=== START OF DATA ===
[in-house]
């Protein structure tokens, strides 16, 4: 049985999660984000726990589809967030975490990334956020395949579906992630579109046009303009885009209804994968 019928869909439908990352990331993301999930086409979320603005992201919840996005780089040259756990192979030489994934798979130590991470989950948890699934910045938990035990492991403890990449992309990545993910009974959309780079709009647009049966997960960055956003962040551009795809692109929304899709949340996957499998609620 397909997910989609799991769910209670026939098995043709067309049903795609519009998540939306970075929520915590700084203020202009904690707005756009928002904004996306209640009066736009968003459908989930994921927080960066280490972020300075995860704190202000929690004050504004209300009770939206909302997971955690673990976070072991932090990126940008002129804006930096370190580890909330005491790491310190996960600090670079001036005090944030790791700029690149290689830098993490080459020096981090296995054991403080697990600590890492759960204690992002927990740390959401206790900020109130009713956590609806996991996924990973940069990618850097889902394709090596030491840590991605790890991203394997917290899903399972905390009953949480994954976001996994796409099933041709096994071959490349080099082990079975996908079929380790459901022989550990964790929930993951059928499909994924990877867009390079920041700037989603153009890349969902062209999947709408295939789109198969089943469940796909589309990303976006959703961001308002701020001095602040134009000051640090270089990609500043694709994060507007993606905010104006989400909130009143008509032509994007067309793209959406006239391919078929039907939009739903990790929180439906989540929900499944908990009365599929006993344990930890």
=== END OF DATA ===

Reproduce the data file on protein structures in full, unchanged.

[in-house]
């Protein structure tokens, strides 16, 4: 049985999660984000726990589809967030975490990334956020395949579906992630579109046009303009885009209804994968 019928869909439908990352990331993301999930086409979320603005992201919840996005780089040259756990192979030489994934798979130590991470989950948890699934910045938990035990492991403890990449992309990545993910009974959309780079709009647009049966997960960055956003962040551009795809692109929304899709949340996957499998609620 397909997910989609799991769910209670026939098995043709067309049903795609519009998540939306970075929520915590700084203020202009904690707005756009928002904004996306209640009066736009968003459908989930994921927080960066280490972020300075995860704190202000929690004050504004209300009770939206909302997971955690673990976070072991932090990126940008002129804006930096370190580890909330005491790491310190996960600090670079001036005090944030790791700029690149290689830098993490080459020096981090296995054991403080697990600590890492759960204690992002927990740390959401206790900020109130009713956590609806996991996924990973940069990618850097889902394709090596030491840590991605790890991203394997917290899903399972905390009953949480994954976001996994796409099933041709096994071959490349080099082990079975996908079929380790459901022989550990964790929930993951059928499909994924990877867009390079920041700037989603153009890349969902062209999947709408295939789109198969089943469940796909589309990303976006959703961001308002701020001095602040134009000051640090270089990609500043694709994060507007993606905010104006989400909130009143008509032509994007067309793209959406006239391919078929039907939009739903990790929180439906989540929900499944908990009365599929006993344990930890």